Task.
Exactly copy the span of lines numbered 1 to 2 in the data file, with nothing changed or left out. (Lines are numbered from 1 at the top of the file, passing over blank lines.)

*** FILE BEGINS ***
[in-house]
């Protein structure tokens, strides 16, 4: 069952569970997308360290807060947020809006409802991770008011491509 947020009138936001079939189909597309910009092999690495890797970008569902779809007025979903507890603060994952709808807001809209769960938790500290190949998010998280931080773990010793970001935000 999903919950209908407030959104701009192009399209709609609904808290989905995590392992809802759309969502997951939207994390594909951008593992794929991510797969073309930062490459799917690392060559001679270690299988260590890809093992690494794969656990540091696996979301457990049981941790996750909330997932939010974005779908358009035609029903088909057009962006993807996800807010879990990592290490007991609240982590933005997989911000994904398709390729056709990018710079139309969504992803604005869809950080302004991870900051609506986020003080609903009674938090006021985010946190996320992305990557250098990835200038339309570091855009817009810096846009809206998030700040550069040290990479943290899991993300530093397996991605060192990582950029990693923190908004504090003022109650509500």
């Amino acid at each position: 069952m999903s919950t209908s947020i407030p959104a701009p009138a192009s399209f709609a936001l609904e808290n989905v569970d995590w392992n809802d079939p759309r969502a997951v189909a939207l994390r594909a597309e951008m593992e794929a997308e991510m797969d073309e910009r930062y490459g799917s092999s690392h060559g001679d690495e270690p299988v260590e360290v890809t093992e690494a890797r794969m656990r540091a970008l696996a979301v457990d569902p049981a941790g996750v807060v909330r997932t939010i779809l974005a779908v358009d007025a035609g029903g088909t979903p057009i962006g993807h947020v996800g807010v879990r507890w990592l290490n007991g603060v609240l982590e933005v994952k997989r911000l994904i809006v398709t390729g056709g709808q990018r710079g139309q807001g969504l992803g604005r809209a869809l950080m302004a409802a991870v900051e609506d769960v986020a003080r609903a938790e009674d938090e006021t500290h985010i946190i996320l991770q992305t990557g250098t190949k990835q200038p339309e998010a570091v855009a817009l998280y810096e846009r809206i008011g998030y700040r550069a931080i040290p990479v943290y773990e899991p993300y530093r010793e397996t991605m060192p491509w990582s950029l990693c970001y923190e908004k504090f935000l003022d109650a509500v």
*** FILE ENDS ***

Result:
[in-house]
């Protein structure tokens, strides 16, 4: 069952569970997308360290807060947020809006409802991770008011491509 947020009138936001079939189909597309910009092999690495890797970008569902779809007025979903507890603060994952709808807001809209769960938790500290190949998010998280931080773990010793970001935000 999903919950209908407030959104701009192009399209709609609904808290989905995590392992809802759309969502997951939207994390594909951008593992794929991510797969073309930062490459799917690392060559001679270690299988260590890809093992690494794969656990540091696996979301457990049981941790996750909330997932939010974005779908358009035609029903088909057009962006993807996800807010879990990592290490007991609240982590933005997989911000994904398709390729056709990018710079139309969504992803604005869809950080302004991870900051609506986020003080609903009674938090006021985010946190996320992305990557250098990835200038339309570091855009817009810096846009809206998030700040550069040290990479943290899991993300530093397996991605060192990582950029990693923190908004504090003022109650509500």